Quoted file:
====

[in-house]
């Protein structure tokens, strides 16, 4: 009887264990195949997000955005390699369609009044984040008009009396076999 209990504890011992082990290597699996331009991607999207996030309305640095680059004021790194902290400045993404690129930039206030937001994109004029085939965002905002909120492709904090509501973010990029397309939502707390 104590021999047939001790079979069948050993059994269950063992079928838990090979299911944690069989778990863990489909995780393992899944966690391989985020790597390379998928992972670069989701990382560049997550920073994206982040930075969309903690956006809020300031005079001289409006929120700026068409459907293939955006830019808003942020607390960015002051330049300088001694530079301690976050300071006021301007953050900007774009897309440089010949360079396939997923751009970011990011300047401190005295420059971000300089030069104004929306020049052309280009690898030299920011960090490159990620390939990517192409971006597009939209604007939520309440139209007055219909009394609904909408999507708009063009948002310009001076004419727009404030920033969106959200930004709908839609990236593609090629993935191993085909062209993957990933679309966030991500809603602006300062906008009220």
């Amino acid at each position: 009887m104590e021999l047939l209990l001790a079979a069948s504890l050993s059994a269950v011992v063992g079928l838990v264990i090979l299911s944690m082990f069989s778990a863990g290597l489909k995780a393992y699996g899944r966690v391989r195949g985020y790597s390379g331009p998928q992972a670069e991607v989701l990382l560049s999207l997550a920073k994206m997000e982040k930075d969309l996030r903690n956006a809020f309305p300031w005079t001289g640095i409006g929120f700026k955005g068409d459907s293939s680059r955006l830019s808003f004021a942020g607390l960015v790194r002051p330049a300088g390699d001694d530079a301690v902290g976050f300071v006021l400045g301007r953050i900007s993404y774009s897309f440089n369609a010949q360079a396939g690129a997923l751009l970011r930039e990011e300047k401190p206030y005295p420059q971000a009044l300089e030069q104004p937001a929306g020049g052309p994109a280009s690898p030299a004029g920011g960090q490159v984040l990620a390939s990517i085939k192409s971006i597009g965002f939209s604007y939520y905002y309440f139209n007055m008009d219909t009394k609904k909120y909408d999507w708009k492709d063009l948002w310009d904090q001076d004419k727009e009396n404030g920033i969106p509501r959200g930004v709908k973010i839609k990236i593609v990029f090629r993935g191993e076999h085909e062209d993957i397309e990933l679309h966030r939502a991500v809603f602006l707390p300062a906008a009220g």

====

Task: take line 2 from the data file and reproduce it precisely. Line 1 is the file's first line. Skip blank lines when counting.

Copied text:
């Protein structure tokens, strides 16, 4: 009887264990195949997000955005390699369609009044984040008009009396076999 209990504890011992082990290597699996331009991607999207996030309305640095680059004021790194902290400045993404690129930039206030937001994109004029085939965002905002909120492709904090509501973010990029397309939502707390 104590021999047939001790079979069948050993059994269950063992079928838990090979299911944690069989778990863990489909995780393992899944966690391989985020790597390379998928992972670069989701990382560049997550920073994206982040930075969309903690956006809020300031005079001289409006929120700026068409459907293939955006830019808003942020607390960015002051330049300088001694530079301690976050300071006021301007953050900007774009897309440089010949360079396939997923751009970011990011300047401190005295420059971000300089030069104004929306020049052309280009690898030299920011960090490159990620390939990517192409971006597009939209604007939520309440139209007055219909009394609904909408999507708009063009948002310009001076004419727009404030920033969106959200930004709908839609990236593609090629993935191993085909062209993957990933679309966030991500809603602006300062906008009220």